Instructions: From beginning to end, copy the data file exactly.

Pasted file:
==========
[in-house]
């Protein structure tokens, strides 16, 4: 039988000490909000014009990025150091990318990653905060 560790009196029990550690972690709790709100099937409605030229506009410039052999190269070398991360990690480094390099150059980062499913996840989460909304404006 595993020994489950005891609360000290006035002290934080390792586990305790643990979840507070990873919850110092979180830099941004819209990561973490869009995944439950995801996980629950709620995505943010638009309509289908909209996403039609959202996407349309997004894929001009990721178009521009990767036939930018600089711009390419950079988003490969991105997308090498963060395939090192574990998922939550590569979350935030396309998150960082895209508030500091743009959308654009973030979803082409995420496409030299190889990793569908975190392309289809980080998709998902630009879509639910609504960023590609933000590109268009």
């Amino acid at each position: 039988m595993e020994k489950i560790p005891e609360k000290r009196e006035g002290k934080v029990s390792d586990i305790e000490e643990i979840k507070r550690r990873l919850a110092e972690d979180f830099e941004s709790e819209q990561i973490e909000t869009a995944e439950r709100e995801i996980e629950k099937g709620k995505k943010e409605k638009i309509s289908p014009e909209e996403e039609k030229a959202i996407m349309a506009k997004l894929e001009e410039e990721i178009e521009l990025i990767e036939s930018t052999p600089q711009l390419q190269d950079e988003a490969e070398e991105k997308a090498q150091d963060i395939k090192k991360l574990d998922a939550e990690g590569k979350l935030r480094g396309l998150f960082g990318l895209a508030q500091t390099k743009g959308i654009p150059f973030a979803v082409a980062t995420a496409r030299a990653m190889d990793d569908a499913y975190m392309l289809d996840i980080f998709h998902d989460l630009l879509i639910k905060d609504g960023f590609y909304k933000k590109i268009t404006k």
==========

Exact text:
[in-house]
């Protein structure tokens, strides 16, 4: 039988000490909000014009990025150091990318990653905060 560790009196029990550690972690709790709100099937409605030229506009410039052999190269070398991360990690480094390099150059980062499913996840989460909304404006 595993020994489950005891609360000290006035002290934080390792586990305790643990979840507070990873919850110092979180830099941004819209990561973490869009995944439950995801996980629950709620995505943010638009309509289908909209996403039609959202996407349309997004894929001009990721178009521009990767036939930018600089711009390419950079988003490969991105997308090498963060395939090192574990998922939550590569979350935030396309998150960082895209508030500091743009959308654009973030979803082409995420496409030299190889990793569908975190392309289809980080998709998902630009879509639910609504960023590609933000590109268009």
């Amino acid at each position: 039988m595993e020994k489950i560790p005891e609360k000290r009196e006035g002290k934080v029990s390792d586990i305790e000490e643990i979840k507070r550690r990873l919850a110092e972690d979180f830099e941004s709790e819209q990561i973490e909000t869009a995944e439950r709100e995801i996980e629950k099937g709620k995505k943010e409605k638009i309509s289908p014009e909209e996403e039609k030229a959202i996407m349309a506009k997004l894929e001009e410039e990721i178009e521009l990025i990767e036939s930018t052999p600089q711009l390419q190269d950079e988003a490969e070398e991105k997308a090498q150091d963060i395939k090192k991360l574990d998922a939550e990690g590569k979350l935030r480094g396309l998150f960082g990318l895209a508030q500091t390099k743009g959308i654009p150059f973030a979803v082409a980062t995420a496409r030299a990653m190889d990793d569908a499913y975190m392309l289809d996840i980080f998709h998902d989460l630009l879509i639910k905060d609504g960023f590609y909304k933000k590109i268009t404006k």